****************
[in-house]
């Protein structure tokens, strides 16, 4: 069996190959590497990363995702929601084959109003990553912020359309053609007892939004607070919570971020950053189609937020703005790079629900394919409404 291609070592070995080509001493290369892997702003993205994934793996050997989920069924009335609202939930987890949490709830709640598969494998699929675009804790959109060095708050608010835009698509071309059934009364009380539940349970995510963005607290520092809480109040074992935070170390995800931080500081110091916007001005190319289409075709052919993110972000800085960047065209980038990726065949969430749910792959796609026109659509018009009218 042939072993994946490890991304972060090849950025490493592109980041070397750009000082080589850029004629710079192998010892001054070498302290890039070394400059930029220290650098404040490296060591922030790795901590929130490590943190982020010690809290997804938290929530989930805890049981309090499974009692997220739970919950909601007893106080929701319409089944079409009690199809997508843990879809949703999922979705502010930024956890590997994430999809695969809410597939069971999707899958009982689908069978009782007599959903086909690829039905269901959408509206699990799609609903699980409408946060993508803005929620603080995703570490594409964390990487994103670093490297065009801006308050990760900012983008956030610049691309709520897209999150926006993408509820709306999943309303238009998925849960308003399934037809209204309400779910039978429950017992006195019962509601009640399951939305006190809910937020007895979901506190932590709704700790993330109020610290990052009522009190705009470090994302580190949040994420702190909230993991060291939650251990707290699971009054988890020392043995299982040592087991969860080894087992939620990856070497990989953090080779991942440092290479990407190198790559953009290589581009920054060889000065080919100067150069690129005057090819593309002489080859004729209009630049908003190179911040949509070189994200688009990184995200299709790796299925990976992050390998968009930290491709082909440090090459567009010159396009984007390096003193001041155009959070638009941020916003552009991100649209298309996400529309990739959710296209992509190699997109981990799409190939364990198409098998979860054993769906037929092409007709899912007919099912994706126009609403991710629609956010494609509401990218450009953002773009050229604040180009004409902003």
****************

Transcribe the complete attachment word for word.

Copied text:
[in-house]
């Protein structure tokens, strides 16, 4: 069996190959590497990363995702929601084959109003990553912020359309053609007892939004607070919570971020950053189609937020703005790079629900394919409404 291609070592070995080509001493290369892997702003993205994934793996050997989920069924009335609202939930987890949490709830709640598969494998699929675009804790959109060095708050608010835009698509071309059934009364009380539940349970995510963005607290520092809480109040074992935070170390995800931080500081110091916007001005190319289409075709052919993110972000800085960047065209980038990726065949969430749910792959796609026109659509018009009218 042939072993994946490890991304972060090849950025490493592109980041070397750009000082080589850029004629710079192998010892001054070498302290890039070394400059930029220290650098404040490296060591922030790795901590929130490590943190982020010690809290997804938290929530989930805890049981309090499974009692997220739970919950909601007893106080929701319409089944079409009690199809997508843990879809949703999922979705502010930024956890590997994430999809695969809410597939069971999707899958009982689908069978009782007599959903086909690829039905269901959408509206699990799609609903699980409408946060993508803005929620603080995703570490594409964390990487994103670093490297065009801006308050990760900012983008956030610049691309709520897209999150926006993408509820709306999943309303238009998925849960308003399934037809209204309400779910039978429950017992006195019962509601009640399951939305006190809910937020007895979901506190932590709704700790993330109020610290990052009522009190705009470090994302580190949040994420702190909230993991060291939650251990707290699971009054988890020392043995299982040592087991969860080894087992939620990856070497990989953090080779991942440092290479990407190198790559953009290589581009920054060889000065080919100067150069690129005057090819593309002489080859004729209009630049908003190179911040949509070189994200688009990184995200299709790796299925990976992050390998968009930290491709082909440090090459567009010159396009984007390096003193001041155009959070638009941020916003552009991100649209298309996400529309990739959710296209992509190699997109981990799409190939364990198409098998979860054993769906037929092409007709899912007919099912994706126009609403991710629609956010494609509401990218450009953002773009050229604040180009004409902003």